It's only been a few days in town, but it's a month's worth of happenings. I'll start by singing the praises of the Library Hotel. The rooms: each with its own theme (reflected in the name, the art, the loose books in the room) assigned by the Dewey Decimal system. The bed: fluffy. The robe: fluffy. The decor: granite and mahogany and rice paper and satin. The turndown service: complete with the next day's weather report and chocolates stamped with "library" quotations. The rooftop bar: complete with indoor fireplace and outdoor view. The courtesy lounge: open 24/7 with three types of coffee, copies of the New York Times, and a fresh orchid on each cafe table.
All in a location convenient to umpteen subways stations and Bryant Park. Poets & Writers, you could not have made me feel better cared for. Thank you, thank you, thank you.
The cuisine is incredibly rich and varied, and deserves its own post. Though I try not to fixate on such things, it is a little depressing to realize the sheer caloric intake. Ah well. If my belly survived Sewanee, it can survive this. And this food is MUCH tastier.
Three meetings so far, and I don't want to jinx anything by reporting on them here. But I'm learning a lot. Good stories are being told.
Saturday was my day o'vacation. No poet-talk--and though I love to articulate (aka...ramble) about the writing world, the silence was a relief. So I wandered. At this point, I can quickly size up public spaces where I could work on a regular basis. The New York Public Library is one such place; I dreamed of what fellowship or book contract would ever make it possible to go there every day as if it were my office. I was perplexed by the people who wandered around taking photos: of vases of fall leaves, of frescoes, of stairways, posing with their hands reaching out to books on shelves. Put away your cameras, get out a book, and read! That seems like the only true way to honor the space.
The Metropolitan Museum of Art, with its staggering view of the skyline buildings reflected in the shiny surfaces of a surreal population of Jeff Koons sculptures, was too visually distracting to write. But I did dash off some postcards, and after many hours of exhibit-wandering (oh, my feet) I returned to the roof to read Phyllis Levin's May Day. She's the perfect veteran New York poet for that kind of setting, and I really liked the work.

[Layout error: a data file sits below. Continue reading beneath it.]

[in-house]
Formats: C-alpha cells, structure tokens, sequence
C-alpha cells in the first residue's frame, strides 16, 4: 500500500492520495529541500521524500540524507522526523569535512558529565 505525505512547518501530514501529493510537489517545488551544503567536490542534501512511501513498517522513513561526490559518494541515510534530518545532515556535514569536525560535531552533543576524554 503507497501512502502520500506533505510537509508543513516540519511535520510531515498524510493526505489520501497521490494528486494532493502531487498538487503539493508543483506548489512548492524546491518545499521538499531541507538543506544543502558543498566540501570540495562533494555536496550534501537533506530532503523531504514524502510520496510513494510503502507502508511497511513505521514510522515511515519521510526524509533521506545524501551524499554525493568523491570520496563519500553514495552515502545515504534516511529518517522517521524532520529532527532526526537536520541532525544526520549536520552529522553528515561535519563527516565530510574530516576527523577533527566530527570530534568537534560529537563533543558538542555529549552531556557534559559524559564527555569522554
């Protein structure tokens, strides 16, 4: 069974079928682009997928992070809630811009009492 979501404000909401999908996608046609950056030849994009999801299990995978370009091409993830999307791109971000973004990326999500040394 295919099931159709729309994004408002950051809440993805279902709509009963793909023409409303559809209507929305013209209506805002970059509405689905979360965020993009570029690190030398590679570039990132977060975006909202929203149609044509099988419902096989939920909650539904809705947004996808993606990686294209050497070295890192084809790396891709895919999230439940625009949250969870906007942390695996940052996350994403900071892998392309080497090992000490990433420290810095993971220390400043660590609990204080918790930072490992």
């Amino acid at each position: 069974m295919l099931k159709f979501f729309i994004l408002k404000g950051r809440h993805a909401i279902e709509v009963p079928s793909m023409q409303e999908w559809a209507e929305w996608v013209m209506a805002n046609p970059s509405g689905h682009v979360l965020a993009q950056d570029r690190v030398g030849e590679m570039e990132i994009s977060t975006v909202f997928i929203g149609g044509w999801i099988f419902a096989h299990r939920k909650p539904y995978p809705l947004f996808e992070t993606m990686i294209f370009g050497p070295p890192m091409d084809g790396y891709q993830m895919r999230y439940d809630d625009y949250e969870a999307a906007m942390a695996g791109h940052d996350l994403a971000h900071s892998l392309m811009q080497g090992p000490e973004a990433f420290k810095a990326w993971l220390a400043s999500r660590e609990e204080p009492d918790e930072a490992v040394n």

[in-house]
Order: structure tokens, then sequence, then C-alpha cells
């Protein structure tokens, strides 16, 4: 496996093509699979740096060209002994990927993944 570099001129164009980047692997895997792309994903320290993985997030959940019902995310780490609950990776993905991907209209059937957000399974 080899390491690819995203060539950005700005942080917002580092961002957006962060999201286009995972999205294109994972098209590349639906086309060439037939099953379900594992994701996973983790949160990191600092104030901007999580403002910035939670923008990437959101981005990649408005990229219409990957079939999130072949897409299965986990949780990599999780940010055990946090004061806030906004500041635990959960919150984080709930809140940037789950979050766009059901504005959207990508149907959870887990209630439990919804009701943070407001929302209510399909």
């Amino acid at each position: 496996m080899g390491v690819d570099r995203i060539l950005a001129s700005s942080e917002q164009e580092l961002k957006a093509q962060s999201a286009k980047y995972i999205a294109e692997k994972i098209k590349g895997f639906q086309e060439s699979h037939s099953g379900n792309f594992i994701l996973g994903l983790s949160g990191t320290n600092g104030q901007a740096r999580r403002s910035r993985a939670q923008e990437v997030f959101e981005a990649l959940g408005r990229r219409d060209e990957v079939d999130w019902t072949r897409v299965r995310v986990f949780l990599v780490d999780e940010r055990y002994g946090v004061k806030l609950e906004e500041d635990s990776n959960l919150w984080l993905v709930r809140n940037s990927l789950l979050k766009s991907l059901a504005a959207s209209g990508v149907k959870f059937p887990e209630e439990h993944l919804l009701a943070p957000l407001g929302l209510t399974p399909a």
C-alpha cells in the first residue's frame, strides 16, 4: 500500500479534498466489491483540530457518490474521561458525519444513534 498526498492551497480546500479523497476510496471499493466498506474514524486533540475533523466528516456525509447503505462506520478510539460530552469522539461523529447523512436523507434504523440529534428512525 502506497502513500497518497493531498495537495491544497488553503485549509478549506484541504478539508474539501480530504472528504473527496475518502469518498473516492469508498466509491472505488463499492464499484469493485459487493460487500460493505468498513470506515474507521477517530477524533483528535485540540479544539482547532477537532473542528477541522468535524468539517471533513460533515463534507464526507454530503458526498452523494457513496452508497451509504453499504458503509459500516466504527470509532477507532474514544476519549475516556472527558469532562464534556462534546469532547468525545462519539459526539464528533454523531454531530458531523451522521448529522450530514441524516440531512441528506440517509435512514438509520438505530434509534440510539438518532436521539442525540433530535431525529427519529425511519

Last night my family came into town. As exhilarating as this trip has been, it is also a touch lonely: when I checked into my hotel room I had a congratulatory split of champagne from the hotel and no one to use that second, waiting flute. Ooof. So having my folks make the looong haul from DC, kidnap my sister from college en route, and share this with me means a lot.
Later this afternoon, I am off to read at Housing Works. The good news: Ten copies of Black Warrior Review were 2-day mailed from Alabama and arrived in time to be donated for the reading. The proceeds of any that sell go straight to Housing Works, which runs a number of programs to help people living with AIDS/HIV. This is an extremely generous move on the part of the editors, and it allows me to show off this beautiful new issue of the magazine, with my chapbook of sestinas inside.
The bad news: Don't tell anyone, but I am more nervous than usual. It's rare for me to be reading by myself (so, no co-draw), outside DC, with no academic program shepherding students into the audience. Will anyone attend? Only one way to find out...